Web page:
Kitchens, who said the school is investigating the accusations, couldn’t be immediately reached for comment Tuesday.
Piedmont Unified School District Superintendent Constance Hubbard’s office declined to release a copy of the principal’s letter.
But the superintendent is encouraging educators, parents and their teenagers to discuss how “to make good choices and to treat each other with respect and dignity,” she said in a statement Tuesday.
No criminal charges are currently being filed.
Image: Group of teenaged boys, via Shutterstock
Thursday, October 18th, 2012
The vaccine against human papillomavirus, which is the sexually transmitted virus that raises the risk of cervical and other cancers, has been a source of controversy among some parents who worry that vaccinating young girls and boys will inadvertently teach them that sex is permissible and safe. But a new study published this week in the journal Pediatrics has found that having the vaccine does not alter sexual behavior at all. The New York Times reports:
Looking at a sample of nearly 1,400 girls, the researchers found no evidence that those who were vaccinated beginning around age 11 went on to engage in more sexual activity than girls who were not vaccinated.
“We’re hopeful that once physicians see this, it will give them evidence that they can give to parents,” said Robert A. Bednarczyk, the lead author of the report and a clinical investigator with the Kaiser Permanente Center for Health Research Southeast, in Atlanta. “Hopefully when parents see this, it’ll be reassuring to them and we can start to overcome this barrier.”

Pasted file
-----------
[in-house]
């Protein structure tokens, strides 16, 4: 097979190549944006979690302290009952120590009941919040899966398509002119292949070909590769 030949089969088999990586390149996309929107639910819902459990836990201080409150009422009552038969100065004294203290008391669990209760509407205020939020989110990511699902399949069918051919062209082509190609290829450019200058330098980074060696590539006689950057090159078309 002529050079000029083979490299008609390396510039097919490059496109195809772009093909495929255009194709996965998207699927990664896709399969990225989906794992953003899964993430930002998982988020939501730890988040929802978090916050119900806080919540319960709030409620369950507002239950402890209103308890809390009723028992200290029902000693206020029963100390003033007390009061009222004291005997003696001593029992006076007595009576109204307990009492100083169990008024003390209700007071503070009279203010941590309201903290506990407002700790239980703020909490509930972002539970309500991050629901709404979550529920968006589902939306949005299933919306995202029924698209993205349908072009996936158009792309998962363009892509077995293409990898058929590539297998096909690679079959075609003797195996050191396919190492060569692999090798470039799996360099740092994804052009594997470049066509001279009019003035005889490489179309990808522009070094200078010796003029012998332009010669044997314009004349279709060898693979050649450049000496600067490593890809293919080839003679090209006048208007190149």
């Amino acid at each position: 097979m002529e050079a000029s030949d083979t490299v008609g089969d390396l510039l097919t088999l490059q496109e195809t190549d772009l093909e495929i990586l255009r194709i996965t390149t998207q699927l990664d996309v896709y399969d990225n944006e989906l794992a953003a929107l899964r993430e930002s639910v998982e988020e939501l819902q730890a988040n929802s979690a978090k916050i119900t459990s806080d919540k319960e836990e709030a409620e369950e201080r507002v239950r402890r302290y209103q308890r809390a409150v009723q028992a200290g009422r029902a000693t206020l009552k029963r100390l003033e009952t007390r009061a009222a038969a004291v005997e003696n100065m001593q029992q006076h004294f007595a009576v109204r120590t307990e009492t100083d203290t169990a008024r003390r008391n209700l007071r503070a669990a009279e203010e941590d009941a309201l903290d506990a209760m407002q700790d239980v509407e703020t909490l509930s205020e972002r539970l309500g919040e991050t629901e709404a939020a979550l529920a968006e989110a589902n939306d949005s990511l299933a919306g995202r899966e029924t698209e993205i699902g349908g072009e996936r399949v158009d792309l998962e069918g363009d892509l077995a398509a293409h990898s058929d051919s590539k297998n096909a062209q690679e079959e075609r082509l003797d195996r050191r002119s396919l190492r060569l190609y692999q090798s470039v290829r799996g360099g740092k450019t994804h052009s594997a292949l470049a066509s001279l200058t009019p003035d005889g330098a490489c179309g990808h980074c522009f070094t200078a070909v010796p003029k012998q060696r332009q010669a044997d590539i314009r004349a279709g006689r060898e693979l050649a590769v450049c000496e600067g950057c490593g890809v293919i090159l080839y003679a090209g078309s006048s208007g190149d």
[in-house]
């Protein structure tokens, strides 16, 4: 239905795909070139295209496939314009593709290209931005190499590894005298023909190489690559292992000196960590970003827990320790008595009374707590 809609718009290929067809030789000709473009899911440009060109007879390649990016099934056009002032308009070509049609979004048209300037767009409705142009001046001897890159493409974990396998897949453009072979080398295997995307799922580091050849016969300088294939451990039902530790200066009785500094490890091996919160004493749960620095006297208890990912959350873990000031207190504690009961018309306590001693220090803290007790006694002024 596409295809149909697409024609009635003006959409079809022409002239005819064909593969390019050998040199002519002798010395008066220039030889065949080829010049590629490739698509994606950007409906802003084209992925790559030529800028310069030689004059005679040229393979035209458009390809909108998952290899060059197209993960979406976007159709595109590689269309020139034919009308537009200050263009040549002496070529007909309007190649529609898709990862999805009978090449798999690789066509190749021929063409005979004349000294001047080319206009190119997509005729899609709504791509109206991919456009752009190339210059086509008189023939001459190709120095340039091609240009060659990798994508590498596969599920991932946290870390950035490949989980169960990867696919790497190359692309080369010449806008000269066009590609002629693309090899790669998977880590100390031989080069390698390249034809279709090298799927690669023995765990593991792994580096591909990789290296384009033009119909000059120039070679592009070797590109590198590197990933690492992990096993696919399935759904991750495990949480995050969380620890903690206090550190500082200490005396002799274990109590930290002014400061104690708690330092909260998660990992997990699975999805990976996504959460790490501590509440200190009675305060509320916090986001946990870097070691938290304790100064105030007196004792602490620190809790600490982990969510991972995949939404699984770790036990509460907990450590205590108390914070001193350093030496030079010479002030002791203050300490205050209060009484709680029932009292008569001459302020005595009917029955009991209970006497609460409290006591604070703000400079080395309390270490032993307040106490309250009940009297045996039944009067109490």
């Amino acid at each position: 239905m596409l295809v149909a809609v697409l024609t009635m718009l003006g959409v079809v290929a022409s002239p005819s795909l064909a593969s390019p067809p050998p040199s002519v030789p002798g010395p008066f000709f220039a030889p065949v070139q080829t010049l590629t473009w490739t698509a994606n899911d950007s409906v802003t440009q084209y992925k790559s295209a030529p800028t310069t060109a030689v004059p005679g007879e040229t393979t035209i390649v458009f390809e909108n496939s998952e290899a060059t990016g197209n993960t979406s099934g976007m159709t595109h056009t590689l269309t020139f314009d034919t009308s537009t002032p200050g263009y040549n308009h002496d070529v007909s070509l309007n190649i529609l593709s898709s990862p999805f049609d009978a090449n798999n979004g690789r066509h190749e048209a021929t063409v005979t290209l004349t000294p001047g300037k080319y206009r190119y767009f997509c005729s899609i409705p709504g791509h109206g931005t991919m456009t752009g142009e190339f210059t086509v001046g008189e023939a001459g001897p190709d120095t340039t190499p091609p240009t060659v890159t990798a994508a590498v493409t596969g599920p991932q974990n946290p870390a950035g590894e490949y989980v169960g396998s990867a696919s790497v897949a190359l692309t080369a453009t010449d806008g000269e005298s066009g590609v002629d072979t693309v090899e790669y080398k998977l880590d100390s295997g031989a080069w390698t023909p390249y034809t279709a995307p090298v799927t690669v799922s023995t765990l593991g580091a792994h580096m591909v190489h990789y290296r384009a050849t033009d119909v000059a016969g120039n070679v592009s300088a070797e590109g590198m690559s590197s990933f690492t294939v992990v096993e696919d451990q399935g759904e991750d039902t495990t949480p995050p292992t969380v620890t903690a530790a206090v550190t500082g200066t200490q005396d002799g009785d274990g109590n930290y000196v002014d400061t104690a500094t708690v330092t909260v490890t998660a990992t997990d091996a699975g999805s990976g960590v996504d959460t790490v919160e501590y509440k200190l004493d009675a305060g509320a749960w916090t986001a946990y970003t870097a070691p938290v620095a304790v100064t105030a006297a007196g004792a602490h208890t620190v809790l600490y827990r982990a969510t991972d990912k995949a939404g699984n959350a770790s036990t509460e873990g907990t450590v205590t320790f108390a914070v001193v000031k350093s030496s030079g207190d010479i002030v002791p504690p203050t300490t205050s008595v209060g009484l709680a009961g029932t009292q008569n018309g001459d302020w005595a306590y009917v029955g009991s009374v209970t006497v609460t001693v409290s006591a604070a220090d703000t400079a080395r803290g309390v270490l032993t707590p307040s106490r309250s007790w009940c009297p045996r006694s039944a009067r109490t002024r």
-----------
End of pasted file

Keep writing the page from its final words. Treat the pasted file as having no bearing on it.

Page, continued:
HPV, the most common sexually transmitted virus in the United States, can cause cancers of the cervix, anus and parts of the throat. Federal health officials began recommending in 2006 that girls be vaccinated as early as age 11 and last year made a similar recommendation for preadolescent boys. The idea is to immunize boys and girls before they become sexually active to maximize the vaccine’s protective effects.
Image: Tween girl and boy, via Shutterstock
Monday, August 20th, 2012
Though the number of teenagers who engage in oral sex remains high, with more than a third of American teenagers trying it at least once by age 17, it has decreased since 2002, a new report from the Centers for Disease Control and Prevention has found. From CNN:
The study – based on computer surveys given to over 6,000 teens – also looked at the timing of first oral sex in relation to the timing of first vaginal intercourse. It found that the prevalence of having oral sex before vaginal intercourse was about the same as those having vaginal intercourse before oral sex.
“This new CDC analysis debunks many myths about when young people are initiating oral sex,” wrote Leslie Kantor, vice president for education at Planned Parenthood, a family planning advocacy group. “Although there has never been data to support it, there has been the perception that many teens engage in oral sex as a ‘risk-free’ alternative to intercourse. But the CDC analysis shows that sexually active young people are likely to engage in both activities,” she wrote.
But oral sex, like vaginal intercourse, is not risk-free. According to the CDC’s website, “numerous studies have demonstrated that oral sex can result in the transmission of HIV and other sexually transmitted disease,” not the least of which is Human Papillomavirus (HPV), the disease known to cause both cervical and some throat cancers.
Image: Teenage couple, via Shutterstock